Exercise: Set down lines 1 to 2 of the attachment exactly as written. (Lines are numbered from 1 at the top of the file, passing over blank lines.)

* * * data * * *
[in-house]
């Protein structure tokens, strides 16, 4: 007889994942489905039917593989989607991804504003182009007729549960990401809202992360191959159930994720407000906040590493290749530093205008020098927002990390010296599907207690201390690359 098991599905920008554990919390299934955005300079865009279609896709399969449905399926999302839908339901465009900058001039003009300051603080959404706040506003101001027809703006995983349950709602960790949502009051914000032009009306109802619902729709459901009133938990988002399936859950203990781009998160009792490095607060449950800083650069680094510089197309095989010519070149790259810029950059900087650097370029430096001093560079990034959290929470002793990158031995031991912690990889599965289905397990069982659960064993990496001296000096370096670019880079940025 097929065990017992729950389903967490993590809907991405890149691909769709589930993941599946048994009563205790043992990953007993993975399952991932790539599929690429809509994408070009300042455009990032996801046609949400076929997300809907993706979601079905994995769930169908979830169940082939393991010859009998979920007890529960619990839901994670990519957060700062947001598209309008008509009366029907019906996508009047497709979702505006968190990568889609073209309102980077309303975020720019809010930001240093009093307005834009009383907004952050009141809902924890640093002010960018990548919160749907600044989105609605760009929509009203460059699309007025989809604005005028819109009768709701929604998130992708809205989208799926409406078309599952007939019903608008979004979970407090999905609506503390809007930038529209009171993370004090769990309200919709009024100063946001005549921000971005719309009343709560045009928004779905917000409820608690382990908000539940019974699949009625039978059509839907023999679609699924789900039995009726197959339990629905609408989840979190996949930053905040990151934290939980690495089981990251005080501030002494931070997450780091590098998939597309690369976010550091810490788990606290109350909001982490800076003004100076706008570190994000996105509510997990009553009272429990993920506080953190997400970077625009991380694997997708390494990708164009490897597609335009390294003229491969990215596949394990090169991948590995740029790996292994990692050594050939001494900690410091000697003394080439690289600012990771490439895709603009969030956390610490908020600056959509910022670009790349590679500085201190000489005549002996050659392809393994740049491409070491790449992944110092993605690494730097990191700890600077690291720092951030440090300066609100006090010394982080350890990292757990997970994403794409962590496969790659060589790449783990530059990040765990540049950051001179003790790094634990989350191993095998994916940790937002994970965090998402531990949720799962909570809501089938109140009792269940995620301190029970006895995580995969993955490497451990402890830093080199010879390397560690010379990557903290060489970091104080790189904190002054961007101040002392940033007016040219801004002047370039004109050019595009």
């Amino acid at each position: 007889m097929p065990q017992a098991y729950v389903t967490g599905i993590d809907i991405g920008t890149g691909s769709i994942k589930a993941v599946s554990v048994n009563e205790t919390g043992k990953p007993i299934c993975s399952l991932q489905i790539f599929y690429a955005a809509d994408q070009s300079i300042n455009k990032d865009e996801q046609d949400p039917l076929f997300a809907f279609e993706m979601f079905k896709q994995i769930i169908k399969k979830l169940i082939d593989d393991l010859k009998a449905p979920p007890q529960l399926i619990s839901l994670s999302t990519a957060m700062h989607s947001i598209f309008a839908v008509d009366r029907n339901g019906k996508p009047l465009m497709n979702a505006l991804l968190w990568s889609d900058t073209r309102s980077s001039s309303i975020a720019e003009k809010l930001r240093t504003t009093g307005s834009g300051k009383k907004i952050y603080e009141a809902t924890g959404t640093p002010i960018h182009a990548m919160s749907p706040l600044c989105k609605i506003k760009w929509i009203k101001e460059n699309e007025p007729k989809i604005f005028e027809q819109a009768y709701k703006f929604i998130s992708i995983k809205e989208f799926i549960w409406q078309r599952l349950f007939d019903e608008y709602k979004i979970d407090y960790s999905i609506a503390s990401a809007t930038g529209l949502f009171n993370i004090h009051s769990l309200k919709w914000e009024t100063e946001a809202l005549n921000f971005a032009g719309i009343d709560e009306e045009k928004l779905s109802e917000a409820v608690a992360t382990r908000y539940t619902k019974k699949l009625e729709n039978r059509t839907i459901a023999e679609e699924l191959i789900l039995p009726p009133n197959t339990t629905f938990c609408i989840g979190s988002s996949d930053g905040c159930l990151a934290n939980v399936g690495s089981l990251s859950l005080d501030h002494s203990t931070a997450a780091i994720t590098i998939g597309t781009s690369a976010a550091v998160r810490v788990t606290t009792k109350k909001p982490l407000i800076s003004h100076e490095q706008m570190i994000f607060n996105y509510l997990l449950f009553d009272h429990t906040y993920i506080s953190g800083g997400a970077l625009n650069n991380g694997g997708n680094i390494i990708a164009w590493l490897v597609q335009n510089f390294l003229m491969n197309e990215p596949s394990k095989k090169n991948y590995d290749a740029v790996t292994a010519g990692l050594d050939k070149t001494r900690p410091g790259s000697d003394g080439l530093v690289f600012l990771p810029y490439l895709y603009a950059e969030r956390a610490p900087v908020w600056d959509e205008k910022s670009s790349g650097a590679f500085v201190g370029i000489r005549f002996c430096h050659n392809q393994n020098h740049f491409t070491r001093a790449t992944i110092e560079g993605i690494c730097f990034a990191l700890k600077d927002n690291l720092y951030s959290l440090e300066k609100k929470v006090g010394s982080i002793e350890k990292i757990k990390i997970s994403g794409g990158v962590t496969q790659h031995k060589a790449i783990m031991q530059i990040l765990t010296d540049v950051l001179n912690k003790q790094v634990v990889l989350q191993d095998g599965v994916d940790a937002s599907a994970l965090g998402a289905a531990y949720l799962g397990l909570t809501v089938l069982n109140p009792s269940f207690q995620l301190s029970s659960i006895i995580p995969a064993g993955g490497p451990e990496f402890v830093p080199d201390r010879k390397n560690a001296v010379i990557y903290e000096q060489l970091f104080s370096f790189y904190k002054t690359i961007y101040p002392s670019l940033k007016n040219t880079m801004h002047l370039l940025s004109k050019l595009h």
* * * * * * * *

[in-house]
């Protein structure tokens, strides 16, 4: 007889994942489905039917593989989607991804504003182009007729549960990401809202992360191959159930994720407000906040590493290749530093205008020098927002990390010296599907207690201390690359 098991599905920008554990919390299934955005300079865009279609896709399969449905399926999302839908339901465009900058001039003009300051603080959404706040506003101001027809703006995983349950709602960790949502009051914000032009009306109802619902729709459901009133938990988002399936859950203990781009998160009792490095607060449950800083650069680094510089197309095989010519070149790259810029950059900087650097370029430096001093560079990034959290929470002793990158031995031991912690990889599965289905397990069982659960064993990496001296000096370096670019880079940025 097929065990017992729950389903967490993590809907991405890149691909769709589930993941599946048994009563205790043992990953007993993975399952991932790539599929690429809509994408070009300042455009990032996801046609949400076929997300809907993706979601079905994995769930169908979830169940082939393991010859009998979920007890529960619990839901994670990519957060700062947001598209309008008509009366029907019906996508009047497709979702505006968190990568889609073209309102980077309303975020720019809010930001240093009093307005834009009383907004952050009141809902924890640093002010960018990548919160749907600044989105609605760009929509009203460059699309007025989809604005005028819109009768709701929604998130992708809205989208799926409406078309599952007939019903608008979004979970407090999905609506503390809007930038529209009171993370004090769990309200919709009024100063946001005549921000971005719309009343709560045009928004779905917000409820608690382990908000539940019974699949009625039978059509839907023999679609699924789900039995009726197959339990629905609408989840979190996949930053905040990151934290939980690495089981990251005080501030002494931070997450780091590098998939597309690369976010550091810490788990606290109350909001982490800076003004100076706008570190994000996105509510997990009553009272429990993920506080953190997400970077625009991380694997997708390494990708164009490897597609335009390294003229491969990215596949394990090169991948590995740029790996292994990692050594050939001494900690410091000697003394080439690289600012990771490439895709603009969030956390610490908020600056959509910022670009790349590679500085201190000489005549002996050659392809393994740049491409070491790449992944110092993605690494730097990191700890600077690291720092951030440090300066609100006090010394982080350890990292757990997970994403794409962590496969790659060589790449783990530059990040765990540049950051001179003790790094634990989350191993095998994916940790937002994970965090998402531990949720799962909570809501089938109140009792269940995620301190029970006895995580995969993955490497451990402890830093080199010879390397560690010379990557903290060489970091104080790189904190002054961007101040002392940033007016040219801004002047370039004109050019595009």